Since 2001, Mike Simpson has been a group leader for the Nanofabrication Research Laboratory and theme leader in the Center for Nanophase Materials Sciences. His research focus includes noise biology, nano-enabled synthetic biology and controlled synthesis and directed assembly of carbon nanostructures.
Jerry is recognized for distinguished research on the genetic basis of tree growth and development, including leading the international efforts to sequence, assemble, and annotate the genomes of poplar and eucalyptus bioenergy feedstocks.
For significant advancement of welding science and technology through original and definitive research, particularly for contributions to understanding the solidification behavior of the weld pool, phase stability microstructure-property correlations in welds, and continued leadership and outstanding service to the national and international welding research community.
For basic studies in the fracture of and toughening mechanisms in ceramics and ceramic composites, in the establishment of the relationships between microstructure and composition and mechanical behavior, and in the development of advanced ceramic materials.
For fundamental studies in radiation physics and dosimetry, in research to link the basic physics and chemistry of biological molecules irradiated in aqueous solution, and the physicochemical characterization of chemical pollutants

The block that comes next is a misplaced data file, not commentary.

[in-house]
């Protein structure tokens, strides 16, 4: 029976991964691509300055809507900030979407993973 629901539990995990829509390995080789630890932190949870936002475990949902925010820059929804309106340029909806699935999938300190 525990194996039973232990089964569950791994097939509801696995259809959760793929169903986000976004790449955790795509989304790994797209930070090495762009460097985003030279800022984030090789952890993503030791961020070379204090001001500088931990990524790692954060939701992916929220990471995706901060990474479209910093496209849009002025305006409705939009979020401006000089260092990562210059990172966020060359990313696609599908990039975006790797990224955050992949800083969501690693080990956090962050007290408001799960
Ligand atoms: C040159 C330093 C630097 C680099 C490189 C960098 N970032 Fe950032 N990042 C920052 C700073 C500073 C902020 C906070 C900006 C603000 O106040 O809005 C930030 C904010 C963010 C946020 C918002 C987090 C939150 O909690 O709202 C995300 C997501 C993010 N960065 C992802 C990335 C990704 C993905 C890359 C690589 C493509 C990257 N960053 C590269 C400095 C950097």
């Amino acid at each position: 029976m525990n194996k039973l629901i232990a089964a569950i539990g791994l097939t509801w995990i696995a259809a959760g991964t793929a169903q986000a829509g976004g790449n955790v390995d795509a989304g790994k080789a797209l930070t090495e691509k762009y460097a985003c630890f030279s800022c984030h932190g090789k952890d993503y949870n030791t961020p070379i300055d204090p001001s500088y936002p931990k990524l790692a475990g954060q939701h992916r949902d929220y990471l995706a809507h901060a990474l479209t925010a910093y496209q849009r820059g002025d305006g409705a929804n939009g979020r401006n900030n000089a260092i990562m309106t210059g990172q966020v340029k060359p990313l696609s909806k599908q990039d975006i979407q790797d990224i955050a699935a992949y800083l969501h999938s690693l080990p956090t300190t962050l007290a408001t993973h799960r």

For application of chemical and engineering principles to the development of nuclear fuel processing; separation science and technology; and innovative biomedical and bioprocessing concepts for environmental protection, energy production and conservation, and resource recovery
For contributions to understanding plasma turbulence and the nonlinear properties of magnetohydrodynamic instabilities, especially their role in explaining the behavior of magnetically confined plasmas, and for development of new magnetic confinement concepts that overcome these limitations.
For contributions to advanced control systems for nuclear reactor, including development of control-system and plant protection technologies that permit automated start-up and operation; and to analysis techniques that have led to better understanding of reactor dynamics.
For ideas and techniques which have opened new frontiers in chemical research and now play major roles in the study, understanding, and use of photoionization and photoelectron spectroscopy in studies of "hot atom" chemistry and work with multiply charged molecular ions.
For pioneering work on energy conservation, including development of energy demand models, data bases, and analyses of energy use trends, which has contributed to federal and state energy policies and programs and to demand-side planning by electric utilities.